Tell the children to grab a pillowcase/bag and put 10 things inside. When they are all back tell them you are going to ask for an item and they should get the closest item to describe what you want out of the bag. But once an item is used it cannot be used again. Some of the things you could ask for are:
Something you can eat
Something to keep you warm
Name 10 things, they will start getting very creative towards the end!
Pillow Case/bag game V2 [pillow case/bag and 10 random items]
Tell the children to grab a pillowcase/bag and put 10 things inside. When they are all back choose one person to describe an object in their bag and the other children have to guess what that object is.
Find a match [random objects in the house]
Teacher holds up a random item, for example a striped sock, the children get 30 seconds to look at the item then they have to go and find something as similar as they can. The child with the best match gets a point.
Drawing games [paper and pencil]:-
There are a few variations on drawing games such as drawing without taking your pencil off the paper, drawing with your eyes closed, drawing without looking down, drawing with your opposite hand etc. They could then be asked to draw a ‘story’, for example, “A house, With sun shining and clouds in the sky, There is a big tree in the garden, And a bird sitting in a nest in the tree, There is a dog watching the bird, Somebody is waving from a window.”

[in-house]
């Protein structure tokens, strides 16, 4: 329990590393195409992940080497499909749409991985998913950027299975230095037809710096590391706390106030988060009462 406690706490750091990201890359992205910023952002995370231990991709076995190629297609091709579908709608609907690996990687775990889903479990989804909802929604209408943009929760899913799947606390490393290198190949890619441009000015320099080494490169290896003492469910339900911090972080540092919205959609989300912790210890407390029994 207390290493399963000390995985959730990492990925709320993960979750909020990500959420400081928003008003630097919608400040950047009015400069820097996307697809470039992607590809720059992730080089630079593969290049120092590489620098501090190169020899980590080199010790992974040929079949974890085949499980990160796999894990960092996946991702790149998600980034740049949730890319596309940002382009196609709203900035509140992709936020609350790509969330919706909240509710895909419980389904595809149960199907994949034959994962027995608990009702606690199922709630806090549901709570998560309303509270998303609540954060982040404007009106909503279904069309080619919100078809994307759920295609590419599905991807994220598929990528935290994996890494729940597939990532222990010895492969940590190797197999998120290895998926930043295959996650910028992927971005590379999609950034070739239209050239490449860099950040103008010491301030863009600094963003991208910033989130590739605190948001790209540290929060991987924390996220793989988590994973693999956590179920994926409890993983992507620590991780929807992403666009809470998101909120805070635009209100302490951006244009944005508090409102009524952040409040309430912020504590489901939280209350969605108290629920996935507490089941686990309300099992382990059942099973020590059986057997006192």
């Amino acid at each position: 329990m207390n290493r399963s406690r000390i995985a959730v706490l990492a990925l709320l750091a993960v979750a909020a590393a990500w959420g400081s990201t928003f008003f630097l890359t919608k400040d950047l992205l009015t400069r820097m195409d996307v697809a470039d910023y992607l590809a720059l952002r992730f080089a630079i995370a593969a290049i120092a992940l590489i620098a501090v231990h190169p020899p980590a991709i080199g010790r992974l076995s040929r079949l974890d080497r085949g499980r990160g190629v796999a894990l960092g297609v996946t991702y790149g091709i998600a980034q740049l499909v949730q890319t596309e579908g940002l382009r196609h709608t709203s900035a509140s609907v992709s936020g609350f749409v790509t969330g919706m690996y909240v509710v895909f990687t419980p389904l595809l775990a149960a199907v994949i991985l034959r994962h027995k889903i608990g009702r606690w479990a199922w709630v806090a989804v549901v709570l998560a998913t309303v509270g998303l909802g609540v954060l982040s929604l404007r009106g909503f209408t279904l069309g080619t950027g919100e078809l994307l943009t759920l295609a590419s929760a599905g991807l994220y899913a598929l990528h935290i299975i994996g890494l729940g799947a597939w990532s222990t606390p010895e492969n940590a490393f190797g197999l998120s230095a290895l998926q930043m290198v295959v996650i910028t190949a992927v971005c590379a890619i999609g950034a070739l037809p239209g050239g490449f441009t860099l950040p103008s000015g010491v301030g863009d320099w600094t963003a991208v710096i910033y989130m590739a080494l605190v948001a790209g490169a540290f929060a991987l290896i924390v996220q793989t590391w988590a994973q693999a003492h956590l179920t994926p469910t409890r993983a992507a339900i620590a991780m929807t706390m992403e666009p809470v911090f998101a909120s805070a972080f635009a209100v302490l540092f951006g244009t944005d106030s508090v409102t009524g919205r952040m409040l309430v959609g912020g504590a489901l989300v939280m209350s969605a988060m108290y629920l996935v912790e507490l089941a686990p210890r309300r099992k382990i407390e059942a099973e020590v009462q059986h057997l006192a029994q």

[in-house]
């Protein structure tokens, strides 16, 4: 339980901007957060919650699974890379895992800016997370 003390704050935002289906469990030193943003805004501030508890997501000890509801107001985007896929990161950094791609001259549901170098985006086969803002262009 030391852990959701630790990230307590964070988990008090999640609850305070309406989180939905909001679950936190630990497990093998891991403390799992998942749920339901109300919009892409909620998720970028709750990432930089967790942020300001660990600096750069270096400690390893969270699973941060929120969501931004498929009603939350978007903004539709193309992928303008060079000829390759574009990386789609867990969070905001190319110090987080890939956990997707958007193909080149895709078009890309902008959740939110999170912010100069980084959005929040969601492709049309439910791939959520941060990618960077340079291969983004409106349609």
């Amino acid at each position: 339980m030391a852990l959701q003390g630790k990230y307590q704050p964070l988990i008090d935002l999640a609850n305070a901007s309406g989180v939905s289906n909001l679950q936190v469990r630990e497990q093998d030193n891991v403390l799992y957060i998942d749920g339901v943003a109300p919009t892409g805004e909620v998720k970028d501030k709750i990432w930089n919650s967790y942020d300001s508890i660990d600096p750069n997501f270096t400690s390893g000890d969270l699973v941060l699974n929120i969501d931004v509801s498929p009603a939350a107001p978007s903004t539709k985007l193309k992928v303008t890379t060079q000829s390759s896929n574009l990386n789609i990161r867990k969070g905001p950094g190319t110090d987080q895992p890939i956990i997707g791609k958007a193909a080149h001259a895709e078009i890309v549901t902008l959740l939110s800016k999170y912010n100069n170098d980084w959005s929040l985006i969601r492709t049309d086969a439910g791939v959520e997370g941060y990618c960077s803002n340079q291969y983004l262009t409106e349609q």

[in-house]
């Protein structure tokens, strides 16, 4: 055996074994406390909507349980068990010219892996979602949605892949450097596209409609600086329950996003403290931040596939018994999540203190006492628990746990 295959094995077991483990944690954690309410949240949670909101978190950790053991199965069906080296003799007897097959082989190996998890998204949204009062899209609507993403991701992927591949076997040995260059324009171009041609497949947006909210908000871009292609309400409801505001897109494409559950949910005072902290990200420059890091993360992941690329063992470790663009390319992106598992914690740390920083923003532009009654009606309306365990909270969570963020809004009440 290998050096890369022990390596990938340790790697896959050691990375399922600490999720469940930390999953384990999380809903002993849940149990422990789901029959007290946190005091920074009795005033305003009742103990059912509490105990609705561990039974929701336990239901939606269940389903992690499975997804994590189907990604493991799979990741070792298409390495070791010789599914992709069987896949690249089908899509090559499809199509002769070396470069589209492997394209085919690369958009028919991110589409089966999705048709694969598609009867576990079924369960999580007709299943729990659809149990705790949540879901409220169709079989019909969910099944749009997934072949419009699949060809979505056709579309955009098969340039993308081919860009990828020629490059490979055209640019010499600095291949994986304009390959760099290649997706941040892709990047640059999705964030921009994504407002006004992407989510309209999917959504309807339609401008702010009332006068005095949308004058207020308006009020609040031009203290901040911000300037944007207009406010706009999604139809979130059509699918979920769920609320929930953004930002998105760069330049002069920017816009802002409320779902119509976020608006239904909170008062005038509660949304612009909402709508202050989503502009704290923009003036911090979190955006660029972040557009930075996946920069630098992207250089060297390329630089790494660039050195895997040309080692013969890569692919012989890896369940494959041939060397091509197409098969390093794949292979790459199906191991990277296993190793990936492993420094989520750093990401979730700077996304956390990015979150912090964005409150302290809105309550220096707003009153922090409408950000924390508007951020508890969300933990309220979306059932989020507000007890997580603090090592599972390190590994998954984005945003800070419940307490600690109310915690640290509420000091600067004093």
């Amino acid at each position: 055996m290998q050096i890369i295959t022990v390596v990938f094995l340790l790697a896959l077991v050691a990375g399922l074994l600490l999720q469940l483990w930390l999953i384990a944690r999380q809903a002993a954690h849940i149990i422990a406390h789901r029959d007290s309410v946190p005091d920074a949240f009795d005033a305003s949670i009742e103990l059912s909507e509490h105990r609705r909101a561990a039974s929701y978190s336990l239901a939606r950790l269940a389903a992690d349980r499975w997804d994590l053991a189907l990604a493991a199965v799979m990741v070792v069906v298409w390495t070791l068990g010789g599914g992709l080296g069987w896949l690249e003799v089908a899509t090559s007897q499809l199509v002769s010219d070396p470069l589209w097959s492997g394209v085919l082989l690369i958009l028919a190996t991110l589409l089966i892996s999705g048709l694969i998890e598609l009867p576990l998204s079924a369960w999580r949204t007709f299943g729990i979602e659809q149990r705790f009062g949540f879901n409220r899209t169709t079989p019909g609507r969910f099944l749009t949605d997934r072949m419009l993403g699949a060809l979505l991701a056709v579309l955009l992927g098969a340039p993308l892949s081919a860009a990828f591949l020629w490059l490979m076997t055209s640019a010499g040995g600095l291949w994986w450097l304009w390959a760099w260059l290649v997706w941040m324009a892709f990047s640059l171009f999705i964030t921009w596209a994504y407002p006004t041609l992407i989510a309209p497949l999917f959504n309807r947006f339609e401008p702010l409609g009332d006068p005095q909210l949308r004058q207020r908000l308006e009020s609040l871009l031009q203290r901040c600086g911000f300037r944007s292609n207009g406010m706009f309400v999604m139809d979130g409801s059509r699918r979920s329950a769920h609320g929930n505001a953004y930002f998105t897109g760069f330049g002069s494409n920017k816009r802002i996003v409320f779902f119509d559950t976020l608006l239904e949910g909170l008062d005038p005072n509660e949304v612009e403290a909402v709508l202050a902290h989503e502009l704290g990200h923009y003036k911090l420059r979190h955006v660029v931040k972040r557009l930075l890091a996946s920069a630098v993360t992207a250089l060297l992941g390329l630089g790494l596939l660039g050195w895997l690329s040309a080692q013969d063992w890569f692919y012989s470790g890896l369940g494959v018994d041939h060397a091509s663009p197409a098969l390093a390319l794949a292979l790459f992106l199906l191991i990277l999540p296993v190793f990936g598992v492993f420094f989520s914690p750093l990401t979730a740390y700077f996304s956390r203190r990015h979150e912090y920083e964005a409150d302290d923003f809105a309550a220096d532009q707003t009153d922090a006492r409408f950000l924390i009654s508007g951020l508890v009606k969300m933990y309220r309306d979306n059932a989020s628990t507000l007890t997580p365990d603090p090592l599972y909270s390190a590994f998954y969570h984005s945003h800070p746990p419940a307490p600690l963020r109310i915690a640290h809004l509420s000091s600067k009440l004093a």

Museum of imagination [random objects from their house]
Imagine you are in charge of a big, wonderful museum. You decide what goes into the museum display. Pick one of your random objects, you have to make this into a display for the museum. Come up with a story for your object, don’t focus on what it is, more what it could be. Think about, where was it found, how was it found, did it belong to someone else first and why is it special/important. Show off your museum to other people and explain what you have come up with!
Games using the ‘White board':-
One player chooses a word. Draw a number of blanks to show how many letters are in the word. Other players guess letters that could make up the word. If they’re correct, the letter is written on the blank. Every time a letter is guessed, that isn’t part of the word, a part of the hangman is drawn on.
Guess the picture (Pictionary)
Can you guess what another player is drawing? You will need two teams. First team draws an object and the second team has to get what it is. To win, the team will have to guess the object within five goes!
The teacher chooses a word from the dictionary (the weirder the better) then asks children to send their idea of what the definition could be- could be done in advance of the session through ‘Class Notebook’ or via private message between child and teacher during the session. The teacher then puts up some of the false definitions as well as the correct definition and children have to guess which one is the real one. If doing in a live session, whiteboard can be used to put the definitions onto, if done before you could use ppt etc.